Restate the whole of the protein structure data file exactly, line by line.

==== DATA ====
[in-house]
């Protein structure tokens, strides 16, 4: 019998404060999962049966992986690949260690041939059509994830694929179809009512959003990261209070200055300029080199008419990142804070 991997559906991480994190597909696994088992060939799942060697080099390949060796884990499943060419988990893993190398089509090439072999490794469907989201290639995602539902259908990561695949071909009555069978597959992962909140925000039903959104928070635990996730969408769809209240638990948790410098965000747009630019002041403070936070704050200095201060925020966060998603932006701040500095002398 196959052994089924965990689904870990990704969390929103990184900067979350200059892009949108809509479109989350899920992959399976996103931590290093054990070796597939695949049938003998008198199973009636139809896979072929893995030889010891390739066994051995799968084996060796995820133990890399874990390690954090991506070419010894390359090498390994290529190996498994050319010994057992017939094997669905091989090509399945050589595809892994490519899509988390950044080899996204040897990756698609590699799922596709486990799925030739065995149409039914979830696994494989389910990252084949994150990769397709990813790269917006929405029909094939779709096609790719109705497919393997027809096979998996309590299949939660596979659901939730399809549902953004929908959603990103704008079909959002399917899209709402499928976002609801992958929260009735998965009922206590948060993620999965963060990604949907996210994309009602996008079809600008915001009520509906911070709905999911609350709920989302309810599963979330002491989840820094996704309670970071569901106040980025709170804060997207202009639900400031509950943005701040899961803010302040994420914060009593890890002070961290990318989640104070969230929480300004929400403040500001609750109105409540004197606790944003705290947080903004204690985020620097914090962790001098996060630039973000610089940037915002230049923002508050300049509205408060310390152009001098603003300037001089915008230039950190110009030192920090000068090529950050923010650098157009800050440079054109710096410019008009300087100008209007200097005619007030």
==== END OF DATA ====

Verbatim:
[in-house]
């Protein structure tokens, strides 16, 4: 019998404060999962049966992986690949260690041939059509994830694929179809009512959003990261209070200055300029080199008419990142804070 991997559906991480994190597909696994088992060939799942060697080099390949060796884990499943060419988990893993190398089509090439072999490794469907989201290639995602539902259908990561695949071909009555069978597959992962909140925000039903959104928070635990996730969408769809209240638990948790410098965000747009630019002041403070936070704050200095201060925020966060998603932006701040500095002398 196959052994089924965990689904870990990704969390929103990184900067979350200059892009949108809509479109989350899920992959399976996103931590290093054990070796597939695949049938003998008198199973009636139809896979072929893995030889010891390739066994051995799968084996060796995820133990890399874990390690954090991506070419010894390359090498390994290529190996498994050319010994057992017939094997669905091989090509399945050589595809892994490519899509988390950044080899996204040897990756698609590699799922596709486990799925030739065995149409039914979830696994494989389910990252084949994150990769397709990813790269917006929405029909094939779709096609790719109705497919393997027809096979998996309590299949939660596979659901939730399809549902953004929908959603990103704008079909959002399917899209709402499928976002609801992958929260009735998965009922206590948060993620999965963060990604949907996210994309009602996008079809600008915001009520509906911070709905999911609350709920989302309810599963979330002491989840820094996704309670970071569901106040980025709170804060997207202009639900400031509950943005701040899961803010302040994420914060009593890890002070961290990318989640104070969230929480300004929400403040500001609750109105409540004197606790944003705290947080903004204690985020620097914090962790001098996060630039973000610089940037915002230049923002508050300049509205408060310390152009001098603003300037001089915008230039950190110009030192920090000068090529950050923010650098157009800050440079054109710096410019008009300087100008209007200097005619007030």